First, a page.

Urban Decay

Guess it's time for the vision quest again. Another talented one-time

frontman — this time, it's the Verve's Richard Ashcroft —

has gone in search of solo glory. What he's found out with the release

of Alone With Everybody, though, is that freedom can be an unruly,

undisciplined thing. Call it a case of show and don't tell.

It's a condition that has saddled Mick Jagger, David Byrne, Scott Weiland,

Chris Cornell and a host of others in their solo debuts. It just goes

to emphasize that with good groups, the whole usually is not just bigger

but also better than the sum of its parts.

Following suit, Ashcroft's maiden solo voyage, Alone With Everybody,

has great sounds, including strings, vocal overdubs, country twang and

hypnotic drum patterns. Like most Verve songs, the melodies soar. They're

rich. They float. "A Song for the Lovers" (RealAudio

excerpt), for example, is a heavenly mix of synth-pop and modern

Brit-pop, with a wash of guitars competing against a swarm of keyboard

effects, horns and echoing drums.

But unlike the Verve's final album, 1998's stunning Urban Hymns,

there's almost no drama to be found on Alone With Everybody. The

tension that rises from the former's crafted air of conflict —

spare vs. overwhelming (as on "Sonnet"), reserved versus outraged,

indifferent vs. cathartic ("Lucky Man") — just doesn't exist here.

The songs don't turn corners, and they fail to elicit any real emotional

response.

"New York" (RealAudio

excerpt), for example, is plodding, bass-driven junk that bops

along for five-and-a-half minutes. It dips into the self-indulgence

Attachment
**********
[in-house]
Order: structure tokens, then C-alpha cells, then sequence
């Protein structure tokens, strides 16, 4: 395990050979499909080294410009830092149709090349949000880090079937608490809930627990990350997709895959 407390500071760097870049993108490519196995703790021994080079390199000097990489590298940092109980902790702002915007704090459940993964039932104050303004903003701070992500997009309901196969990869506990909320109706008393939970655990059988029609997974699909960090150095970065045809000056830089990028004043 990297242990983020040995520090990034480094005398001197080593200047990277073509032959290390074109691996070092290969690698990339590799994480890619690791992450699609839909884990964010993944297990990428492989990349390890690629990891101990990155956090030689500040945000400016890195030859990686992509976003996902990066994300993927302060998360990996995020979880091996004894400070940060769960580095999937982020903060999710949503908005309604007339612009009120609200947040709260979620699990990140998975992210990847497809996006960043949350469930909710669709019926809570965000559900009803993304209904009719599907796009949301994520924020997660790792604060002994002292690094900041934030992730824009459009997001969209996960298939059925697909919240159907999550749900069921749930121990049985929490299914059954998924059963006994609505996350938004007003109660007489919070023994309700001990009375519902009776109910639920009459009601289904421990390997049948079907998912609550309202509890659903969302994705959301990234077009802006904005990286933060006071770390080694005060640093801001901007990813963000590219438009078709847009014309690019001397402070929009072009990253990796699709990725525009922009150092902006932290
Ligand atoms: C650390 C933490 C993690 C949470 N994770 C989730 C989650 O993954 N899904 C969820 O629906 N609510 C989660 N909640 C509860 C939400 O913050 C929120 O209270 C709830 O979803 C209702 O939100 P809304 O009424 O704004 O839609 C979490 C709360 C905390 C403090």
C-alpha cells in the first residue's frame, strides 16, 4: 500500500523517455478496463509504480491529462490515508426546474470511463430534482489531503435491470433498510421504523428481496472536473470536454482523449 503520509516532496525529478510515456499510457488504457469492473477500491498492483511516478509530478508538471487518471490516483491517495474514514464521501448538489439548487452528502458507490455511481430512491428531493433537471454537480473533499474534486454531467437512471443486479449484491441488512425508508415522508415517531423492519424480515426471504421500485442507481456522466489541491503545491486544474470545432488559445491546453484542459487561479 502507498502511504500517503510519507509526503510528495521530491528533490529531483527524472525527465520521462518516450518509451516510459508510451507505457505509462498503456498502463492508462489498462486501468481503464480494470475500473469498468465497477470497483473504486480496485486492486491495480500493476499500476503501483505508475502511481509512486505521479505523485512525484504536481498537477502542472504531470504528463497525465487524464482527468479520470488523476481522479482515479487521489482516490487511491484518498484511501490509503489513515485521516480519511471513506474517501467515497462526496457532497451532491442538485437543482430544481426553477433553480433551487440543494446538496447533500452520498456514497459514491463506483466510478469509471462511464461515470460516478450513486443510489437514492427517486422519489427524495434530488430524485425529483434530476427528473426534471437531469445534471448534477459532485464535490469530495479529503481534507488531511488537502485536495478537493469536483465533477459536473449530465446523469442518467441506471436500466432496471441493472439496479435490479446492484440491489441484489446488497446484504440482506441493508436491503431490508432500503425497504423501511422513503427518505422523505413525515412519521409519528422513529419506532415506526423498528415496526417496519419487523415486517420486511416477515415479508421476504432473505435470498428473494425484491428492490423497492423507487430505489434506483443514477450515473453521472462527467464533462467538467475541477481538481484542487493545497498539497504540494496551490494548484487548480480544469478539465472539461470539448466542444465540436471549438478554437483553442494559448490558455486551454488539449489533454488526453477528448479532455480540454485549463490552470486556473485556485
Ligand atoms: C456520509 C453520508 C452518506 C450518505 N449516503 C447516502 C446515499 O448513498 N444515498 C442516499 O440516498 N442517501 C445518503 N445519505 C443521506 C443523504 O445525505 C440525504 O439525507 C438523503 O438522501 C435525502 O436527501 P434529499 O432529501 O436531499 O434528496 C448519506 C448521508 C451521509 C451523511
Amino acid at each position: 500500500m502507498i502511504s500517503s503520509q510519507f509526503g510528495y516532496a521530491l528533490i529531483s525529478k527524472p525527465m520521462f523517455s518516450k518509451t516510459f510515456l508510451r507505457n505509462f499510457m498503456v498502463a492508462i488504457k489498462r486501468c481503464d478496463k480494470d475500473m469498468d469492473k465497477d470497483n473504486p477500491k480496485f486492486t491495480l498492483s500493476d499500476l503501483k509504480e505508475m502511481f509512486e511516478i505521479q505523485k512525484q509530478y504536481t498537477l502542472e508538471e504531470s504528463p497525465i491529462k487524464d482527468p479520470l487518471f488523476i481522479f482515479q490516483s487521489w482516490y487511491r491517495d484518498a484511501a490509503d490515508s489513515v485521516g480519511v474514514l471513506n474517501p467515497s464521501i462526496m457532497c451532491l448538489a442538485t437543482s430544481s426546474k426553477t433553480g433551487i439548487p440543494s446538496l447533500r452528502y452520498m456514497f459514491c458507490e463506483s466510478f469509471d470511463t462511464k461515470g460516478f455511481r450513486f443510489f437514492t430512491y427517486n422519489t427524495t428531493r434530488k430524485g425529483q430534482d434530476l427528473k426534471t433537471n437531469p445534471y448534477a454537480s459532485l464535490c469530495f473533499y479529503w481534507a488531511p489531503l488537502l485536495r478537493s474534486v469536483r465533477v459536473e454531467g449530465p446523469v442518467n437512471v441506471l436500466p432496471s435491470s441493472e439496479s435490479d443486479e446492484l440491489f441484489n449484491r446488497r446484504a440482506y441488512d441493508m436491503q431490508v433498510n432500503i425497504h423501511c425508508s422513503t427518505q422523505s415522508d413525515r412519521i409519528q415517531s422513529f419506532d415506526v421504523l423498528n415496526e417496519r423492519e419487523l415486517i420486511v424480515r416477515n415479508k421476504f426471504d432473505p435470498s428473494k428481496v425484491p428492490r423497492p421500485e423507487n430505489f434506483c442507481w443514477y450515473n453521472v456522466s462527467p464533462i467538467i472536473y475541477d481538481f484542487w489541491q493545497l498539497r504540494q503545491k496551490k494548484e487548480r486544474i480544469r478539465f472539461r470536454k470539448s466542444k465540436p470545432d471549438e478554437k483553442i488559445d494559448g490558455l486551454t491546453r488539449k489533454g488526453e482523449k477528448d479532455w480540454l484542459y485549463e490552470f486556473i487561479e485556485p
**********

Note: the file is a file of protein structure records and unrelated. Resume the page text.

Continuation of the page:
that one has come to expect, unfortunately, from projects like this:

"There's no time to unpack here/ It's discreet out on the street/ If

you have no inhibitions/ This city was built for me." Blah.

In other instances, Ashcroft just misfires, wasting songs that might

have been something had he enlisted the help of his former collaborators.

It seems clear after listening to this album that Verve guitarist (and

Ashcroft foil) Nick McCabe and producers Chris Potter and Youth provided

the important grounding that Ashcroft's songwriting needed. Urban

Hymns was balanced, not dragged down by excess. McCabe and company

must have prevented Ashcroft from getting carried away.

Ashcroft certainly does get carried away on "You on My Mind"

(In My Sleep) (RealAudio

excerpt). The melody is gorgeous, the music is midtempo and

grand and the song deserves a straightforward, soulful arrangement.

What it gets instead is overkill: strings in unnecessary parts and a

warmth-numbing layering of vocals.

He gets carried away, too, on the uncharacteristically cheery "I Get

My Beat," which could have been a great, breezy summer song but instead

goes on for six laboring minutes. The same holds true for "Brave New

World," on which the chorus ("I hope to see you on the other side")

pounds the listener into submission.

Yes, Richard Ashcroft has a vision. What he lacks, however, is a focus.

Without his creative mates to guide him, he falls into the bandmember-gone-solo

conundrum — and Alone With Everybody falls with him.